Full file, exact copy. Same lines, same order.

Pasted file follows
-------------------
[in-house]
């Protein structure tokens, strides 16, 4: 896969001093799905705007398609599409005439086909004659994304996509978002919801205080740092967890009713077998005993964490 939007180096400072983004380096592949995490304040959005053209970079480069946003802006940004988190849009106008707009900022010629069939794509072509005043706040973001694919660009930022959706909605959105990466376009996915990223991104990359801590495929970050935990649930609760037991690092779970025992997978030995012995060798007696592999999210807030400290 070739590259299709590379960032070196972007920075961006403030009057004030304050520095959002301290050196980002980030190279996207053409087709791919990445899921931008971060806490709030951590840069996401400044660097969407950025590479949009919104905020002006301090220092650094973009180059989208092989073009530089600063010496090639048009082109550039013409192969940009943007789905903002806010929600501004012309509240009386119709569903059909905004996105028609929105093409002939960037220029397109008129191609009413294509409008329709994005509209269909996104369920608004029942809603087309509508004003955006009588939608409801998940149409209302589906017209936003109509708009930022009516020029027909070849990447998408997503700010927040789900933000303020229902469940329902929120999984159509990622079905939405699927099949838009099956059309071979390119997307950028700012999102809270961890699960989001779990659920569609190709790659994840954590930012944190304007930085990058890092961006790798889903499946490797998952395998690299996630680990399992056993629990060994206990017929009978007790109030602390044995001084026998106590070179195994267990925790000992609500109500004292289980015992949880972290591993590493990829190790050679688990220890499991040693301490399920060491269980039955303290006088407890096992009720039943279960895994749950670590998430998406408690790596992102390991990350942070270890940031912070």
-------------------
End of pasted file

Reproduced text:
[in-house]
């Protein structure tokens, strides 16, 4: 896969001093799905705007398609599409005439086909004659994304996509978002919801205080740092967890009713077998005993964490 939007180096400072983004380096592949995490304040959005053209970079480069946003802006940004988190849009106008707009900022010629069939794509072509005043706040973001694919660009930022959706909605959105990466376009996915990223991104990359801590495929970050935990649930609760037991690092779970025992997978030995012995060798007696592999999210807030400290 070739590259299709590379960032070196972007920075961006403030009057004030304050520095959002301290050196980002980030190279996207053409087709791919990445899921931008971060806490709030951590840069996401400044660097969407950025590479949009919104905020002006301090220092650094973009180059989208092989073009530089600063010496090639048009082109550039013409192969940009943007789905903002806010929600501004012309509240009386119709569903059909905004996105028609929105093409002939960037220029397109008129191609009413294509409008329709994005509209269909996104369920608004029942809603087309509508004003955006009588939608409801998940149409209302589906017209936003109509708009930022009516020029027909070849990447998408997503700010927040789900933000303020229902469940329902929120999984159509990622079905939405699927099949838009099956059309071979390119997307950028700012999102809270961890699960989001779990659920569609190709790659994840954590930012944190304007930085990058890092961006790798889903499946490797998952395998690299996630680990399992056993629990060994206990017929009978007790109030602390044995001084026998106590070179195994267990925790000992609500109500004292289980015992949880972290591993590493990829190790050679688990220890499991040693301490399920060491269980039955303290006088407890096992009720039943279960895994749950670590998430998406408690790596992102390991990350942070270890940031912070």